……I’d have had a vegetable named after me.
Seriously. Gina Lollobrigida has a humble lettuce named after her. The lollo lettuce—green and red varieties—supposedly looks like the gorgeous Italian’s hair style, all curly and wavy and yummy. See the resemblance?
The lettuce reminds me of kitchens, and kitchens remind me of my stint in a hotel kitchen. I studied hotel management, you see, and part of the course was a six-month internship at a hotel. One day, labouring away in the continental kitchen, I heard the chef call out to me: “Pass the Mala Sinha!” Huh?
I was later enlightened: a conical steel colander, of the sort used to strain soup, is colloquially called a Mala Sinha. The shape, you see. Big on top, very narrow below. Ah, well.
But frankly, the `big on top’ prize goes to Mae West. So much so that Allied soldiers during World War II dubbed their life preservers `Mae Wests’, because when inflated, they swelled up in front. I can’t pass judgement here on how accurate this supposed similarity is, because in the only Mae West film I’ve seen (I’m No Angel), her assets had definitely drifted south. Methinks if you were a sailor floating around in the freezing waters of the North Sea, drifting south to the warm Mediterranean would be very welcome…sorry, sorry. Just faffing.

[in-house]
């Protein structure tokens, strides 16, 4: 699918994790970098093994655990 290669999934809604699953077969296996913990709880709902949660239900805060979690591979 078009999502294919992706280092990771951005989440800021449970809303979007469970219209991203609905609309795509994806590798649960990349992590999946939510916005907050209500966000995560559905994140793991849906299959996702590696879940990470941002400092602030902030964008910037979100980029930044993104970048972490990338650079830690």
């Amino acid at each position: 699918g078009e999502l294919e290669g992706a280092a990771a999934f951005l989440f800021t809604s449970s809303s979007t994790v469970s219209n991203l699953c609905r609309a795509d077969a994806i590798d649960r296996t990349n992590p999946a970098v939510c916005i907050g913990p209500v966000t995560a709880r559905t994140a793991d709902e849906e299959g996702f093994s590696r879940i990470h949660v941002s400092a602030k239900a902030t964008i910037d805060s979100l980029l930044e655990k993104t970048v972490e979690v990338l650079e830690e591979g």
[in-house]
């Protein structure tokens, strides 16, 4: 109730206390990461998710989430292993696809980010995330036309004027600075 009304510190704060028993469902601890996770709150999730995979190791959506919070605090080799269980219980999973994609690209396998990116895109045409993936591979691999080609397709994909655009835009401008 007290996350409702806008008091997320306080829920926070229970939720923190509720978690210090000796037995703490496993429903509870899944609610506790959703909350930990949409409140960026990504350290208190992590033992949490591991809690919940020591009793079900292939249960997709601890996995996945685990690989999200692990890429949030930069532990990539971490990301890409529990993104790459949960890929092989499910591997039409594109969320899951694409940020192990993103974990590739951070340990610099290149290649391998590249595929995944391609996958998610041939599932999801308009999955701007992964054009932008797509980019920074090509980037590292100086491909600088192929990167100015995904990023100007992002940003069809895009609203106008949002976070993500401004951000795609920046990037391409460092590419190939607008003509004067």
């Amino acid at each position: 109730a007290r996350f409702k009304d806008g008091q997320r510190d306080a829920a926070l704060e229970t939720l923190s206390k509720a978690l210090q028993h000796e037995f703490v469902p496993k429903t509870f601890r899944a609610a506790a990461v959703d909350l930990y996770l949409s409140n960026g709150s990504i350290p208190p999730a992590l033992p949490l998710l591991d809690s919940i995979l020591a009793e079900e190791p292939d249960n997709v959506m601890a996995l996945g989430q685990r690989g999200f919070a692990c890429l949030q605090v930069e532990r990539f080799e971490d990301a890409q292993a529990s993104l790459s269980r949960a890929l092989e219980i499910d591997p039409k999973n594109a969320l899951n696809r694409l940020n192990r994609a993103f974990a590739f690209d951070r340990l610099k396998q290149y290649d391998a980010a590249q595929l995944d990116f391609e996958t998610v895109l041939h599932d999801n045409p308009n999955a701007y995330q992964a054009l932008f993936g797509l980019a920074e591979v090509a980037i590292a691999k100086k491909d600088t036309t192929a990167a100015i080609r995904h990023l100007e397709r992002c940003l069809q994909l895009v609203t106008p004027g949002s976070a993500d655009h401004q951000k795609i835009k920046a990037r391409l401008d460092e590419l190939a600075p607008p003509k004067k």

Last offering, and this one’s as absurd as the others.
In the Keoladeo Ghana Bird Sanctuary in Bharatpur, Rajasthan, rickshaw-pullers will pedal you through the park for a fee. They’ll point out birds to you, but they have their own (not always the approved) name for each bird. A purple moorhen, for instance, they call a lipstick bird; and a brahminy myna is called a Sunil Dutt myna. The `hair’ again, though shorter and neater than La Lollo’s.
And I wonder what would be named after me, if I were ever so lucky. A pumpkin of some sort? A hippopotamus?
Hmm. I think I’ll stick with being obscure.